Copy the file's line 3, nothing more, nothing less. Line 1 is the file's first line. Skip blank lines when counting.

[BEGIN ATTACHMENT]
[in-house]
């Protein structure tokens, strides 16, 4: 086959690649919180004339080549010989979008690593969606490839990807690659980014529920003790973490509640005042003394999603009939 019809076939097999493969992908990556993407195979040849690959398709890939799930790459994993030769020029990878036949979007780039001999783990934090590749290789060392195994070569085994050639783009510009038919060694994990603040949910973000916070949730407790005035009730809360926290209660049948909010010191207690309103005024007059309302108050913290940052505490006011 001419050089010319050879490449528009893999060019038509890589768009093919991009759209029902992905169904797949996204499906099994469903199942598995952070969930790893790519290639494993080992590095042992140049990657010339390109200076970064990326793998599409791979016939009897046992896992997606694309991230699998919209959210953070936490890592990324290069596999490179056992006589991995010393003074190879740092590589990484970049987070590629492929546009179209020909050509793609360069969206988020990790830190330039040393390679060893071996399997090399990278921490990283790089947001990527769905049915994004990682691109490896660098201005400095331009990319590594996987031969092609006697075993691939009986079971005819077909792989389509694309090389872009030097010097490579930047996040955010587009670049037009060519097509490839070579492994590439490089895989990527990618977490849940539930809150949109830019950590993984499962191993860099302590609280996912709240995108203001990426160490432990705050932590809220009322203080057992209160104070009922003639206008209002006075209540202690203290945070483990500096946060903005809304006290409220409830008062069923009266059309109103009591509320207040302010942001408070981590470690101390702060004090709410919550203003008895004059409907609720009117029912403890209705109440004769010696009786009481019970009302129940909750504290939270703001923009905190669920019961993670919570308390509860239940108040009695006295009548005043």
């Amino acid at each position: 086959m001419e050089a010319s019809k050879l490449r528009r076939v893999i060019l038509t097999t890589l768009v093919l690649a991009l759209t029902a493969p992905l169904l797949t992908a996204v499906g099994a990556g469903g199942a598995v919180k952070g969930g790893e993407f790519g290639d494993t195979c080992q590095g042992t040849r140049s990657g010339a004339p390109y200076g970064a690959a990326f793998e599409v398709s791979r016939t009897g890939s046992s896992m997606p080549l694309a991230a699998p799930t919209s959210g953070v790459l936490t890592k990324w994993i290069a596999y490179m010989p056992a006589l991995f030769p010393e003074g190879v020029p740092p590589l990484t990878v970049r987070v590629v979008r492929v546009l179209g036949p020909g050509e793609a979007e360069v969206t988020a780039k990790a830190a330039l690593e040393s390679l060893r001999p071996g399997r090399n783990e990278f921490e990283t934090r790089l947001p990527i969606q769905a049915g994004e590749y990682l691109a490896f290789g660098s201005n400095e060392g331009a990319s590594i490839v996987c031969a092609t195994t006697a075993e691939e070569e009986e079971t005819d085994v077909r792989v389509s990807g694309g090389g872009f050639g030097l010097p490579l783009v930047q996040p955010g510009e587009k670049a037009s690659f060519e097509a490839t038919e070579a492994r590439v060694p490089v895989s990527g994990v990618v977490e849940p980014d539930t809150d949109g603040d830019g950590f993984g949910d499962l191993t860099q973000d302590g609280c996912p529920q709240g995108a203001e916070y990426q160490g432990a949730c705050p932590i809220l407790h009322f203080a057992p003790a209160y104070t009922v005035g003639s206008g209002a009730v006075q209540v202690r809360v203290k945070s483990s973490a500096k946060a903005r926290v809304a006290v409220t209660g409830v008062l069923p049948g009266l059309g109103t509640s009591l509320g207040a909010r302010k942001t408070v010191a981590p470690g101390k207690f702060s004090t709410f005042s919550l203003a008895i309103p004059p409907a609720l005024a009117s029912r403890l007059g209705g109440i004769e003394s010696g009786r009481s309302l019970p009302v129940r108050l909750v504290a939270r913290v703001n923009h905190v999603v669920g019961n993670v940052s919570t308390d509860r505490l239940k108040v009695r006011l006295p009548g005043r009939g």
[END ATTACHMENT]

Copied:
């Amino acid at each position: 086959m001419e050089a010319s019809k050879l490449r528009r076939v893999i060019l038509t097999t890589l768009v093919l690649a991009l759209t029902a493969p992905l169904l797949t992908a996204v499906g099994a990556g469903g199942a598995v919180k952070g969930g790893e993407f790519g290639d494993t195979c080992q590095g042992t040849r140049s990657g010339a004339p390109y200076g970064a690959a990326f793998e599409v398709s791979r016939t009897g890939s046992s896992m997606p080549l694309a991230a699998p799930t919209s959210g953070v790459l936490t890592k990324w994993i290069a596999y490179m010989p056992a006589l991995f030769p010393e003074g190879v020029p740092p590589l990484t990878v970049r987070v590629v979008r492929v546009l179209g036949p020909g050509e793609a979007e360069v969206t988020a780039k990790a830190a330039l690593e040393s390679l060893r001999p071996g399997r090399n783990e990278f921490e990283t934090r790089l947001p990527i969606q769905a049915g994004e590749y990682l691109a490896f290789g660098s201005n400095e060392g331009a990319s590594i490839v996987c031969a092609t195994t006697a075993e691939e070569e009986e079971t005819d085994v077909r792989v389509s990807g694309g090389g872009f050639g030097l010097p490579l783009v930047q996040p955010g510009e587009k670049a037009s690659f060519e097509a490839t038919e070579a492994r590439v060694p490089v895989s990527g994990v990618v977490e849940p980014d539930t809150d949109g603040d830019g950590f993984g949910d499962l191993t860099q973000d302590g609280c996912p529920q709240g995108a203001e916070y990426q160490g432990a949730c705050p932590i809220l407790h009322f203080a057992p003790a209160y104070t009922v005035g003639s206008g209002a009730v006075q209540v202690r809360v203290k945070s483990s973490a500096k946060a903005r926290v809304a006290v409220t209660g409830v008062l069923p049948g009266l059309g109103t509640s009591l509320g207040a909010r302010k942001t408070v010191a981590p470690g101390k207690f702060s004090t709410f005042s919550l203003a008895i309103p004059p409907a609720l005024a009117s029912r403890l007059g209705g109440i004769e003394s010696g009786r009481s309302l019970p009302v129940r108050l909750v504290a939270r913290v703001n923009h905190v999603v669920g019961n993670v940052s919570t308390d509860r505490l239940k108040v009695r006011l006295p009548g005043r009939g």